How to use Audience Behaviour in Google Analytics – Google Analytics for Beginners

Just as with many other terms, the term “Behavior” is used with different meaning in different places in Google Analytics. The version I am explaining in this article is the option you can click under the main category Audience in the left hand navigation.

Under this sub-menu you can find three different reports that I like to use when analyzing the difference in behavior between converters and non-converters on a website.

Audience Behavior in Google Analytics

In particular these three reports can give me tells as to whether or not the product needs to be explained in more detail before someone decides to convert.

The three sub-reports you can find here are:

  • New vs. Returning visitors
  • Frequency & Recency
  • Engagement

New vs. Returning Visitors Report

The New vs. Returning visitor report tells me how many of my visitors are new vs. how many of them are returning to the page.

Let’s say I am a media website or a social media platform, or a gaming app. Real growth really comes by increasing the number of returning visitors over time. As long as you keep the number of new visitors as many as they are whilst retaining the visitors you have already acquired, you will grow over time.

This is a quite straightforward concept, but something which is quite often forgotten in the seemingly endless thirst for new traffic and campaigns to increase it.

There are several ways in which you can increase your returning traffic. The most important one is to explain to a user how they can use your website, app or service. Also perhaps straightforward, but equally forgotten in most cases. Instead of explaining what a user gets, then we like to explain to them what we want them to do.

If you help a user understand the usability of your web, app, service then you will have an easier time reminding them of this utility and get them to come back.

If the utility is not inherit in the service itself and people need it to solve a problem in their life, you can utilize content to do the same thing. The most common format for this is running a blog, podcast, vlog or other subscription friendly format on your website and giving people the opportunity to subscribe to it.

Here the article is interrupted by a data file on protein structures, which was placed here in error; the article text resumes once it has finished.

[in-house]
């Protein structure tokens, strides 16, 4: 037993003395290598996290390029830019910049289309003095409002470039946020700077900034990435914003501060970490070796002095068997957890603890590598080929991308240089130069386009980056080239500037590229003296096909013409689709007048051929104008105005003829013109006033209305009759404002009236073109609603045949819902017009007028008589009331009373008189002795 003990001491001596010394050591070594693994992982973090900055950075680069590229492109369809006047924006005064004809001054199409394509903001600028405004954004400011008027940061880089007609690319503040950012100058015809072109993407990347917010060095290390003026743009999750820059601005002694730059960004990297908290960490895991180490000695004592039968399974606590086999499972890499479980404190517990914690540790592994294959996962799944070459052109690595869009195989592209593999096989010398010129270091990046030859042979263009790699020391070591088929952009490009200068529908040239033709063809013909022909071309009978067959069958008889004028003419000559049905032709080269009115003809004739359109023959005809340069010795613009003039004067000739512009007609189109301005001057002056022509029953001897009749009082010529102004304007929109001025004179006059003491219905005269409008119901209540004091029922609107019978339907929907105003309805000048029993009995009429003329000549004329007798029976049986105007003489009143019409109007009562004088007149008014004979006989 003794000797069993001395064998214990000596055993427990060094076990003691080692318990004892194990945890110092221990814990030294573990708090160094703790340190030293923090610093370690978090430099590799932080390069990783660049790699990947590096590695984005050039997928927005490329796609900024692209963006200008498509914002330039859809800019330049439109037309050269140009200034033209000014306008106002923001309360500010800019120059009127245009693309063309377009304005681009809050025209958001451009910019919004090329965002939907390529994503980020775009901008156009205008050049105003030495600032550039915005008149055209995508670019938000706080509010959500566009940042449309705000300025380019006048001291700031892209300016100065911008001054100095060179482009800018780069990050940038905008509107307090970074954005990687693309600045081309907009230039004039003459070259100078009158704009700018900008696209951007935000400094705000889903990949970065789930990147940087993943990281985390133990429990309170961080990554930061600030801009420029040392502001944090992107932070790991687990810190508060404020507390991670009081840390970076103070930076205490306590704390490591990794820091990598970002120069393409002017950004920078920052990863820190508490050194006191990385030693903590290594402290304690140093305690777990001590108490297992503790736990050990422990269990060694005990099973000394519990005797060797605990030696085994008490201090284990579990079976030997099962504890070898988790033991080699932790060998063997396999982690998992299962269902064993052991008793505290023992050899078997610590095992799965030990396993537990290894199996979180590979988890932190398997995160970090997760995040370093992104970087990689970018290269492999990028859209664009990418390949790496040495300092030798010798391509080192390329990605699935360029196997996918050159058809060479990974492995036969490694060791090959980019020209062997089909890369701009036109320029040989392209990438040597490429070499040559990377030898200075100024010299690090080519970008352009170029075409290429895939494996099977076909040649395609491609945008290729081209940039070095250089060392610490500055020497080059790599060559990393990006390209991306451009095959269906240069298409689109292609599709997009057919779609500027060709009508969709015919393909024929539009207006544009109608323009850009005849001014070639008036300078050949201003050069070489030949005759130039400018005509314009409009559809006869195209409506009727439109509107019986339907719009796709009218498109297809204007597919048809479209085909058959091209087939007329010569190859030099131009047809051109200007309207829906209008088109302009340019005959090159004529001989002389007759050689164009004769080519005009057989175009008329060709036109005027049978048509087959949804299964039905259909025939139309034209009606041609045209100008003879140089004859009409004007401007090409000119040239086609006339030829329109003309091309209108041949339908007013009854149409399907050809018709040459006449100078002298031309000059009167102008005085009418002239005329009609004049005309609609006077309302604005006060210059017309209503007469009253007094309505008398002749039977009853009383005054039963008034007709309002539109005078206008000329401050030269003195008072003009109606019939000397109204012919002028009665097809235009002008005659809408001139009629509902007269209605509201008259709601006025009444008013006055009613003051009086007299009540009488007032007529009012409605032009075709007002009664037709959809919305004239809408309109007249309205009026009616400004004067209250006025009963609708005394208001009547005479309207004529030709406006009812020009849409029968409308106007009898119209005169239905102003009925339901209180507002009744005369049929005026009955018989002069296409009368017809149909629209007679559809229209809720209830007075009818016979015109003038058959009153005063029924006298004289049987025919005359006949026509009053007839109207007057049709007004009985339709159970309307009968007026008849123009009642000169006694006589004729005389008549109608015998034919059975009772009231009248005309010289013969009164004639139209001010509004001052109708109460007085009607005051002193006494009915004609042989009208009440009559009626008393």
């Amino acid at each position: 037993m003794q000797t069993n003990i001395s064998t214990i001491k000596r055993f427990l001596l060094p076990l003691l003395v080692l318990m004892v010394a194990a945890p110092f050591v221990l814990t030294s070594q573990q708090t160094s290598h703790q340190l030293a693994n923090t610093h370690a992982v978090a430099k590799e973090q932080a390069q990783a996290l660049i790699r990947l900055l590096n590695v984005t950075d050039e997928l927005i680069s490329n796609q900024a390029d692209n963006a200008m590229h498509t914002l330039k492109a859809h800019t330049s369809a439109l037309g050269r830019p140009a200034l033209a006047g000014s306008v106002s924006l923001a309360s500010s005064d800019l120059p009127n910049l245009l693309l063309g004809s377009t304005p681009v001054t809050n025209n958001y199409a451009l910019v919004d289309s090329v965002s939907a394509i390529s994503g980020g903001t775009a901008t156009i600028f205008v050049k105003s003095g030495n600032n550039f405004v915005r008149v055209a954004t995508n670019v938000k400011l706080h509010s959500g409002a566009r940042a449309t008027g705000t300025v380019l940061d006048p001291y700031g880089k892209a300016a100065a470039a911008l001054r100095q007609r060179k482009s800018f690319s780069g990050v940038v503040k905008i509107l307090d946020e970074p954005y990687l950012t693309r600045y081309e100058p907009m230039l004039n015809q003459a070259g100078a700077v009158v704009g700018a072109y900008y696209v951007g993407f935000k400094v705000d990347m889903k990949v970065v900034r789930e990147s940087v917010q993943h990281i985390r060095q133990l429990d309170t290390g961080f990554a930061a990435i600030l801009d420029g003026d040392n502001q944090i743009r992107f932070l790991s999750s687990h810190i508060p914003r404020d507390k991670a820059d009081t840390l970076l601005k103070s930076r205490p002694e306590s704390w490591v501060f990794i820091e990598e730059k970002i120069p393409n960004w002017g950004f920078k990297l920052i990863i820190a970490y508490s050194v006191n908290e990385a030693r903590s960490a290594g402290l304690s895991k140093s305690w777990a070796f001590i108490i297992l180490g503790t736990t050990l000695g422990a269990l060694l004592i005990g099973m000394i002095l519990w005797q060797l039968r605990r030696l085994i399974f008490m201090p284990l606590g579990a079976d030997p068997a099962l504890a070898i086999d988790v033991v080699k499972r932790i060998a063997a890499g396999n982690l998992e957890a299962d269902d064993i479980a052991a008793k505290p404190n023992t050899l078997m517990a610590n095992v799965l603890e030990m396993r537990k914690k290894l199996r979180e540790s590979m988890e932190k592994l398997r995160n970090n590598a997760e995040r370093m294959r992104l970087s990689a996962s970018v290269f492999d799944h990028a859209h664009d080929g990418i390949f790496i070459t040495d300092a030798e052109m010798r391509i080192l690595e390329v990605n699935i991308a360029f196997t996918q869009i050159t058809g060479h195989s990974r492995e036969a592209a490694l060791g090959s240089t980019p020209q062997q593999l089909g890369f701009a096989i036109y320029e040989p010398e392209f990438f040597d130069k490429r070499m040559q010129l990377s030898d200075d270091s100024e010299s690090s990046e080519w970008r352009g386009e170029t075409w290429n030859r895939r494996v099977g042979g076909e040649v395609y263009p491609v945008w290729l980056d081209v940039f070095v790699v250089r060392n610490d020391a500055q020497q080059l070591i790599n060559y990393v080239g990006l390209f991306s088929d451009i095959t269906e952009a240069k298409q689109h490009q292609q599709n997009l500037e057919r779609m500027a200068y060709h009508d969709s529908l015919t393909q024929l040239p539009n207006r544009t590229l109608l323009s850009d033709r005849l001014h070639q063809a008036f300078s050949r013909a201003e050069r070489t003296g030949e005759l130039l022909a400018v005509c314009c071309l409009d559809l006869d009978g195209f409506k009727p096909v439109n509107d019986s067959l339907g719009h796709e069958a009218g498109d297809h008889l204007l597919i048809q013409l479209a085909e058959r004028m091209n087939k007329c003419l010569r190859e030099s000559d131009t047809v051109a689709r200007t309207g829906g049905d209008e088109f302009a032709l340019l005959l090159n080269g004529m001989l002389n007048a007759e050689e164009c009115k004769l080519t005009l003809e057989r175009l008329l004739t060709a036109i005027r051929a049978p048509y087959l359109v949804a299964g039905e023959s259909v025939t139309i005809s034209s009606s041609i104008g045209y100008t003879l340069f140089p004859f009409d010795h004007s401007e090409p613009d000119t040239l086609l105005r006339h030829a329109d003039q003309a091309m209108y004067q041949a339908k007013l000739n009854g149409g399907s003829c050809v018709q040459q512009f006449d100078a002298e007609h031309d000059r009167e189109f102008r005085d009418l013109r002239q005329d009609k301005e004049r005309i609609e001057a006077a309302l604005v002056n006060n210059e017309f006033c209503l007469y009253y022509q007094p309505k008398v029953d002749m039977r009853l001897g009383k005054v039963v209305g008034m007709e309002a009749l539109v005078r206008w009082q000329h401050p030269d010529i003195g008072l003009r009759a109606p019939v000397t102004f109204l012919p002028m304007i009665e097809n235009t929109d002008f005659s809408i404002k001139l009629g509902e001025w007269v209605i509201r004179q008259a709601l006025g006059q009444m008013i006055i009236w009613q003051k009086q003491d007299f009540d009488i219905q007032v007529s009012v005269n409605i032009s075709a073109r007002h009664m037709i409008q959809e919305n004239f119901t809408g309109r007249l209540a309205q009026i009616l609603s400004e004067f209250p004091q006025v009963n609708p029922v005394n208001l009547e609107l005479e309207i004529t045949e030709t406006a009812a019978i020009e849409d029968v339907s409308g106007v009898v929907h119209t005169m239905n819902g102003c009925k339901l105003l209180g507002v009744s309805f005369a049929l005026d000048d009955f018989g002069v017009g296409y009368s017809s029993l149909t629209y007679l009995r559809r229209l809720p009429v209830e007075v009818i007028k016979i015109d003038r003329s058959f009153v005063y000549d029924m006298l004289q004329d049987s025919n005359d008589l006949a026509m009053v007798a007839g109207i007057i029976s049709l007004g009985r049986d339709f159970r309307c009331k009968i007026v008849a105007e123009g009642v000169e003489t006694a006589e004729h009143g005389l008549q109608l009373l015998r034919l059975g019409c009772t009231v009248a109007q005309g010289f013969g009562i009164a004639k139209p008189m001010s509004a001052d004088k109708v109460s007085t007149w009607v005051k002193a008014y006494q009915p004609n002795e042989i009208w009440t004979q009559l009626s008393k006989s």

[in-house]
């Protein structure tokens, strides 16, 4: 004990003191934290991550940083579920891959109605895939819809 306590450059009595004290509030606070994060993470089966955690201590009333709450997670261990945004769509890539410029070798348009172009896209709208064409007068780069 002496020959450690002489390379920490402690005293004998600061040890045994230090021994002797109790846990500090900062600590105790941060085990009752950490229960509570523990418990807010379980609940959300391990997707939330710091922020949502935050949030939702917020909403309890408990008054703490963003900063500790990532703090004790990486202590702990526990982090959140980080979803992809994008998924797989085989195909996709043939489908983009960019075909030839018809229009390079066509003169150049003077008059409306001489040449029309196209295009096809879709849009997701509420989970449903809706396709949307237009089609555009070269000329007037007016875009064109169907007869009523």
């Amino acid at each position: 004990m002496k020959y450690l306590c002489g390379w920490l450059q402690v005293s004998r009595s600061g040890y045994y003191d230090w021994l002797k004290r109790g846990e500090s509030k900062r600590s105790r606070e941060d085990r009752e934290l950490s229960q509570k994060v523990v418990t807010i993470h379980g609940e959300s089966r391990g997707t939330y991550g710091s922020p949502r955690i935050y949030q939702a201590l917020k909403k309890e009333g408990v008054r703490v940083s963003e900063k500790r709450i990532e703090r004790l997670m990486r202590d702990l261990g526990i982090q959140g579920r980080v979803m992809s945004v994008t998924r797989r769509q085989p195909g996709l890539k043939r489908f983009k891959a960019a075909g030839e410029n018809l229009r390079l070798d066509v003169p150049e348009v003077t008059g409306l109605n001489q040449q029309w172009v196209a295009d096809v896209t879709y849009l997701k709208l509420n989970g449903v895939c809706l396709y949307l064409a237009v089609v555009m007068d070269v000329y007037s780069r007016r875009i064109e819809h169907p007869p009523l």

The more subscribers you manage to turn over in any given period, the more your returning visitors will be and you only have to maintain your media spend for new traffic at a set level and still show growth.

New vs. Returning Converters and how you can interpret the report

However, the most powerful usage of this report I have found when I analyze converters on the website. What I like to do is to create a segment of users that is converters and one which is non-converters. I then look at the distribution of new vs returning visitors for both groups.

This example is not a good one, but it shows you what to look at.

If I see that I have a much higher conversion rate on returning visitors, I might use that understanding to instead of pushing a purchase during a first visit, instead chose to drive the user to convert into a subscription.

What I have found is that some new brands and some complicated products, need a longer time before a user is ready to buy. You need to nudge them to a purchase rather than try to push your product to them right away.

By giving them a much easier conversion decision and pushing this without commitment, you give yourself a much better opportunity to grow fast in the future.

Equally, if I find that most purchases come from new visitors, my optimization challenge becomes quite different. Instead of trying to hook people for a long life time value, I focus most of my attention on acquiring as cheap a traffic as possible. I don’t spend too much money nurturing people in fancy social media and e-mail campaigns, but rather focus on increasing transaction values, basket values and “related product addons” during their first visit.

It is all a game of trial and error over time. But this report alone can give me a lot of insight as to whether or not I should put the majority of my focus on one or another tactic.

Frequency vs. Recency report – How often do the converters come back before they decide to convert

Equally I use the Frequency and recency report to have a look at the same thing. But in this case I rather than look at whether or not someone is new or returning, dig deeper and try to isolate how many times a user has to return before they decide to convert.

Then I try to figure out how I can either get more visitors make as many visits – under the assumption that more visits will bring a person closer to conversion (obviously I also study what the converters actually visit when they come to the website, but that is another report for another post) – or I try to figure out how I can make converters convert with less visits to my website. Ie. how can I get them to convert faster.

Usually this becomes a UX-challenge working with such things as navigation issues, uses of images, more highly converting copy that focuses on value proposition, better landing pages and better win-back e-mail campaigns.

Engagement report – For how long does someone use my website before they do what I want them to do

Again, by utilizing the segment for converters I can compare the difference between how much time a person spends on my website and its different pages before they decide to do what I want them to do.

Page views vs. Sessions vs. Duration on site

There are hundreds of different ways of utilizing these three reports in combination with other reports such as the Cohort report and the life time value report. But I will have reason to return to that in later posts.

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